Nontypable H. influenzae are a frequent cause of localized respiratory tract infections, including otitis media, sinusitis, bronchitis, and pneumonia. In addition, these organisms are an important cause of serious systemic infections, especially in immunocompromised hosts. The initial step in the pathogenesis of disease due to nontypable Haemophilus involves colonization of the upper respiratory tract. The investigators have demonstrated that two proteins designed HMW1 and HMW2, the prototypic members of a family of antigenically- related high-molecular-weight proteins present in most isolates of nontypable H. influenzae, mediate attachment to human epithelial cells. Based on their in vitro results, they speculate that members of this family are important colonization factors. The objective of this proposal is to characterize the molecular mechanism of the interaction between HMW1 and HMW2 and host epithelium. Initially, the process by which these proteins are presented in an active binding conformation on the surface of the organism will be defined. Subsequently, the domains of HMW1 and HMW2 involved in recognition of host cells will be identified. Finally, to confirm a role of these proteins in in vivo colonization, mutants deficient in expression of HMW1 or HMW2 or both will be examined in an animal colonization model. From a practical perspective, the results of these studies may suggest novel strategies for the prevention of nontypable H. influenzae disease. More generally, they may provide fundamental insights into the nature of the host-microbial relationship and the mechanism of protein section.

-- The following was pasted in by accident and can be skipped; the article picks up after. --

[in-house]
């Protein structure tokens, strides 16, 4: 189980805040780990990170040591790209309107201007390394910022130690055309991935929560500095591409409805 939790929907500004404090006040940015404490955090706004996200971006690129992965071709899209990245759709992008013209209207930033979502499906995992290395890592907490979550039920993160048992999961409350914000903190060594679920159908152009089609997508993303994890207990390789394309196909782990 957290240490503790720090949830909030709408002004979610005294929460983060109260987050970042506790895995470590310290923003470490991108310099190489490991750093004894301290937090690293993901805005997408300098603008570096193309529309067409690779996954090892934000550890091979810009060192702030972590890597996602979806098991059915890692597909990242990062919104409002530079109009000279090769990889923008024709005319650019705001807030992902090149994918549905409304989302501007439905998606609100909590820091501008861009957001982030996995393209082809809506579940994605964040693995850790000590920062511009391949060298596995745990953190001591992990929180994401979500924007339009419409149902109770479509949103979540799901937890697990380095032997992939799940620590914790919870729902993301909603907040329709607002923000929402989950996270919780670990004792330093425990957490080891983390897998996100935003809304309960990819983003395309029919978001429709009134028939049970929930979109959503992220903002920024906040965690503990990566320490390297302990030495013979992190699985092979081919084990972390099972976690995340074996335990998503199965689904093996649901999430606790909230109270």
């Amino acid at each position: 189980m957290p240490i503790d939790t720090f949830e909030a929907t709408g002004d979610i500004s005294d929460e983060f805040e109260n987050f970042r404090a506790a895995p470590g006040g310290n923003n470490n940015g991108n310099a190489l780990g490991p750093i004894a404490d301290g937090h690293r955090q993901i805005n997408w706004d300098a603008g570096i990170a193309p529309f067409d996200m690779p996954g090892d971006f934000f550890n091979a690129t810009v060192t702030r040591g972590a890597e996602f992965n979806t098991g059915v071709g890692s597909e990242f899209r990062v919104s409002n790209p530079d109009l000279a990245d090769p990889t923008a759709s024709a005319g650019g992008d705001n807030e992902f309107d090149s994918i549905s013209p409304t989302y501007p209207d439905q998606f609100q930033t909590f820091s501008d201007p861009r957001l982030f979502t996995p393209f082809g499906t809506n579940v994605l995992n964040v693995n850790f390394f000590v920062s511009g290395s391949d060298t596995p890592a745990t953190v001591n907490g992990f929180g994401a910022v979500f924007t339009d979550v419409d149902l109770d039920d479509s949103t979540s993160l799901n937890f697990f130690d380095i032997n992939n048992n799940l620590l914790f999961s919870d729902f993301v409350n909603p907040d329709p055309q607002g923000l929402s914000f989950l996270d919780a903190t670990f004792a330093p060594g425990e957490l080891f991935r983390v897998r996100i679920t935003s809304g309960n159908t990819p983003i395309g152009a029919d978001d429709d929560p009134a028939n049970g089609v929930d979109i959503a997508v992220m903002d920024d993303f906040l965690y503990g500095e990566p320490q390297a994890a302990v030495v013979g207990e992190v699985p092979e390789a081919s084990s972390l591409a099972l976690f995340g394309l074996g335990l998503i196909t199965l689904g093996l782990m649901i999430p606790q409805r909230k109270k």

National Institute of Health (NIH)
National Institute on Deafness and Other Communication Disorders (NIDCD)
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Bacteriology and Mycology Subcommittee 2 (BM)
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Washington University
Schools of Medicine
Saint Louis
United States
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McCann, Jessica R; Mason, Stanley N; Auten, Richard L et al. (2016) Early-Life Intranasal Colonization with Nontypeable Haemophilus influenzae Exacerbates Juvenile Airway Disease in Mice. Infect Immun 84:2022-2030
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